Disputing An Easement

Is it possible to dispute an easement on a property?

Easement legislation is complex and varies from state to state, There are many types of easements and numerous rules governing them, so it is worth seeking legal advice to ensure you follow the correct procedures.

A property easement can be removed when both parties agree to do so. If they don’t reach agreement, they must take the matter to court. The same conditions apply to individuals and developers. Developers are required to apply to the relevant government department for permission to have an easement removed or for changes to an easement.

The Easement Contract

Two parties (individuals, groups or companies) can make an easement contract. The landowner grants permission for the property area to be used for a particular purpose. The parties can create a contract agreeing about access to the easement (public or private) and its use. A contract provides a person, group or company with the right to use the land for a specific purpose (but it does not mean they own the land).

If you are buying a property in NSW, it is wise to determine if any easements exist before you buy the property. Property owners should disclose all easements in the Contract of Sale of Land.


If you are asked to provide some of your property for an easement, so long as the request is reasonable, think carefully before refusing the request.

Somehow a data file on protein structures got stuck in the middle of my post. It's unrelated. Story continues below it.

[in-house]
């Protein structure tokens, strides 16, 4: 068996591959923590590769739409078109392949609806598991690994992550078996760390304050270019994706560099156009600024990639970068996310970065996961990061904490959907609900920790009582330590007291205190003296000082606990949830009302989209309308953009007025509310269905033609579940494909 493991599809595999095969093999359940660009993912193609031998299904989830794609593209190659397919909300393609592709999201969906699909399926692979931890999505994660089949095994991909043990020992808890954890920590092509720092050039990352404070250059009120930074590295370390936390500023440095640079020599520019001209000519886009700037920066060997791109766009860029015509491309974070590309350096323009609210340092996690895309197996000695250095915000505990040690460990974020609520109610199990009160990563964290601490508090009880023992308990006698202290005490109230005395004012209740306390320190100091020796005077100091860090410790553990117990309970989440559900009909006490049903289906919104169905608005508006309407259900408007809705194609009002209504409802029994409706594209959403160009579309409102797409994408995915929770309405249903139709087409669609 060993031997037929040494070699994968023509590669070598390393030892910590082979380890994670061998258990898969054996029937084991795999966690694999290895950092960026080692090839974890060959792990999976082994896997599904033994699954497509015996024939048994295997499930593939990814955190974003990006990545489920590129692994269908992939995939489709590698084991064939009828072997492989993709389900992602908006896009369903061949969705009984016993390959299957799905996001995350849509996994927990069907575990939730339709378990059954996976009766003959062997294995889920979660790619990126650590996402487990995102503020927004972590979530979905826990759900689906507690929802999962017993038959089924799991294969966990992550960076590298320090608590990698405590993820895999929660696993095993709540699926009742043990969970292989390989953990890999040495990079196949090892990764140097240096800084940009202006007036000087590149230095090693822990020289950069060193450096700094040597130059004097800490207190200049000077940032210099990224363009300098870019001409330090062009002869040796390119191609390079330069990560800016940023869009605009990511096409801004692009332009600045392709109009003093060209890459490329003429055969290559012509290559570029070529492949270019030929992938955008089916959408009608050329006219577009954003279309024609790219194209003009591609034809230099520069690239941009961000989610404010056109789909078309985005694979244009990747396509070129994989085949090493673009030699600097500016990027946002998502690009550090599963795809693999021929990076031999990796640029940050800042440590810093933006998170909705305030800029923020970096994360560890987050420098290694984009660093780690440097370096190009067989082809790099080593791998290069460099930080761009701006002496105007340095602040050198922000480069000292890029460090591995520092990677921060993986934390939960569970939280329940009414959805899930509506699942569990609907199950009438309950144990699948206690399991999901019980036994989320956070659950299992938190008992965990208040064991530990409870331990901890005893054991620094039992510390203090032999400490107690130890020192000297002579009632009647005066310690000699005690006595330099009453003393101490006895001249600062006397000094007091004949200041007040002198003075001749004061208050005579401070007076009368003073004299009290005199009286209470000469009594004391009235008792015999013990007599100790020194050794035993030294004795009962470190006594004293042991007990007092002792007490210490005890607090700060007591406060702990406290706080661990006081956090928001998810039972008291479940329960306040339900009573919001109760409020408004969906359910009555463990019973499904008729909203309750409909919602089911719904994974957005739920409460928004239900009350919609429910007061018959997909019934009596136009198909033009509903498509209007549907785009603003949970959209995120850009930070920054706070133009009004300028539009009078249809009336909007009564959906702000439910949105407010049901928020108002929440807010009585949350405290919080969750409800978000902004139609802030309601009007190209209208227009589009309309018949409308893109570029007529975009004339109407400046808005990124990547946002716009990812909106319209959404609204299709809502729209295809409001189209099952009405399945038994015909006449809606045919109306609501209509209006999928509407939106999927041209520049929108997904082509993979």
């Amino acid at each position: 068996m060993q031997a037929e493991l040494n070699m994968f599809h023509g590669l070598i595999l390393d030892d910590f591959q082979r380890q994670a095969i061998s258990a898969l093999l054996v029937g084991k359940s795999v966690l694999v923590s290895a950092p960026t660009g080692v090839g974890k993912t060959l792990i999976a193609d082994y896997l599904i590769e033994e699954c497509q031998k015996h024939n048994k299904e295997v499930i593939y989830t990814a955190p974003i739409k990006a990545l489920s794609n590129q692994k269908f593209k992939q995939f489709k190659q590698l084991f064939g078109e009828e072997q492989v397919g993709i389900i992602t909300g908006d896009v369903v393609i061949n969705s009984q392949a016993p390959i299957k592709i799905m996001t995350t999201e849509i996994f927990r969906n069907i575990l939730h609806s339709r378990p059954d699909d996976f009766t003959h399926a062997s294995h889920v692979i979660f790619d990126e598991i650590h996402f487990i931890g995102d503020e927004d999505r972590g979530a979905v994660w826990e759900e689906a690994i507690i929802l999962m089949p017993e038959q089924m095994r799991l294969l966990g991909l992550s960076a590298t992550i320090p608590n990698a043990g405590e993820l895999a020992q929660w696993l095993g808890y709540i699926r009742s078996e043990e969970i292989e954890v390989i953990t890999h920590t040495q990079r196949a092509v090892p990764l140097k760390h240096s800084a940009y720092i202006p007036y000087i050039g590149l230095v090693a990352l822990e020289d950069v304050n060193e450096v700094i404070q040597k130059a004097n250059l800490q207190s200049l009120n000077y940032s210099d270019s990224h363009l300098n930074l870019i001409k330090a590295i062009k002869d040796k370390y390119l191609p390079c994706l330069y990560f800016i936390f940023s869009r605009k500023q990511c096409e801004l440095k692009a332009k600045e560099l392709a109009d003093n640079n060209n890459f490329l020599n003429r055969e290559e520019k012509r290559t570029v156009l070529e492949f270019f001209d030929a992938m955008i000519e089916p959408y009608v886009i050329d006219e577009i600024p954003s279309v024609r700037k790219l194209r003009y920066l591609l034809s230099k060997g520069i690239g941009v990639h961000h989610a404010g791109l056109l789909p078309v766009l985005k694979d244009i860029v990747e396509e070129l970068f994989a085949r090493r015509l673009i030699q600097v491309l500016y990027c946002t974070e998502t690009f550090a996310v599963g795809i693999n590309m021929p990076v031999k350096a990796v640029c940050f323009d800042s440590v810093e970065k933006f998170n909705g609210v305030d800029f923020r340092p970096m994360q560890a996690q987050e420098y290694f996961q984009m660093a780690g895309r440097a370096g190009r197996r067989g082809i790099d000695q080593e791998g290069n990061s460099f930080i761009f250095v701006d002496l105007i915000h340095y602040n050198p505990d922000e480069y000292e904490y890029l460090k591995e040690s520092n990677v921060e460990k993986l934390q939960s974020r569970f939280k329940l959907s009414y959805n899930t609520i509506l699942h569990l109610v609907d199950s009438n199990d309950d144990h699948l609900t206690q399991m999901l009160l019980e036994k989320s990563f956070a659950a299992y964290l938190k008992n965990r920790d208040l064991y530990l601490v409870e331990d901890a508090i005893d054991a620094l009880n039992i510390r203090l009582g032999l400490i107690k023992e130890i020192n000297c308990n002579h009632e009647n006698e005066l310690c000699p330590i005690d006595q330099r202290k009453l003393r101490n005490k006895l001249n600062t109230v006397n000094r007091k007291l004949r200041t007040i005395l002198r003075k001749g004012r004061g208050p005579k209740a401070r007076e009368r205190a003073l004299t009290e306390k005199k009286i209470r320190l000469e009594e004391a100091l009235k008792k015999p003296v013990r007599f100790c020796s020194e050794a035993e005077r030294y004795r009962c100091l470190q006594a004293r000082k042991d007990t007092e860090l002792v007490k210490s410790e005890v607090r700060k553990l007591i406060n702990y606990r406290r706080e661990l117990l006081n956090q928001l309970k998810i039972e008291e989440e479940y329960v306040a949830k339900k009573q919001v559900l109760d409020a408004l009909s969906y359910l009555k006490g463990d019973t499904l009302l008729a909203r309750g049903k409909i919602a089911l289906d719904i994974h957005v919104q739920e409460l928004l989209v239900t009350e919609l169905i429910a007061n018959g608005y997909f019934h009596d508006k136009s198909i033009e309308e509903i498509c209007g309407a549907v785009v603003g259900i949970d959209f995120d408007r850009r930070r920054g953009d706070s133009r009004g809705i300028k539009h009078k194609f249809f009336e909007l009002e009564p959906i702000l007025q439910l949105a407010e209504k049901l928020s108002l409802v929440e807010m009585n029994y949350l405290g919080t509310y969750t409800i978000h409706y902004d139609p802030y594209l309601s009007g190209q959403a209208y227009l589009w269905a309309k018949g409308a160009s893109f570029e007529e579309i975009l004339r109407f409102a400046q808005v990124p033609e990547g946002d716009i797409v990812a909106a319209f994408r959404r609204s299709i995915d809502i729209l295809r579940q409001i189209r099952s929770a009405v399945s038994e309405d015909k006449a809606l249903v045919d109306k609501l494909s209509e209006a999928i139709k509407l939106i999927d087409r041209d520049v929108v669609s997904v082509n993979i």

In NSW, section 88K Conveyancing Act 1919 allows the courts to grant an easement over your property if:

a.       an easement is reasonably necessary so that the land can be effectively developed;

b.       The requested land that will become an easement will benefit the public;

c.       The person who owns the land can be adequately compensated for the burden of’ the easement; and

d.       The developer has made every possible reasonable attempt to acquire the owner’s easement, and this process has not been successful.

There are cases in NSW where the court has awarded the easement despite the land owner’s rejection to grant an easement. The court awarded costs against the landowner as their actions were considered unreasonable and not in the public’s interest. It is wise to consider carefully before refusing to agree to an easement if adequate compensation is offered.

Compensation is given to those who are entitled to receive it (discussed in sec 88K The Conveyancing Act 1919). Landowners who are asked to agree to the provision of an easement on their property should have the easement valued so they can consider the value of the land and what adequate compensation would be.

Frequently Asked Questions

1. Can you get payments for an easement?

You can get compensation for providing an easement. There are situations where it is possible to gain payment in exchange for a right of way but these payments are not compulsory.

2. What happens if you build over an easement?

The consequences for building over an easement can be quite severe. You can be asked to remove the building and pay the cost of damages from erecting an unauthorised construction over an easement.

3. How can I find out if there is an easement on my property?

You can make contact with the NSW Land Registry Services or get a title search done.

4. What is the express easement?

An express easement is an easement granted and recorded in a legal document, like a deed. It can include plans for a subdivision.

5. Is it possible to block an easement?

The courts will rule that the owner of a property with an easement on it cannot block or impact the easement’s practical use.

What Now?

Contact us if you or someone you know needs legal advice or assistance regarding an easement.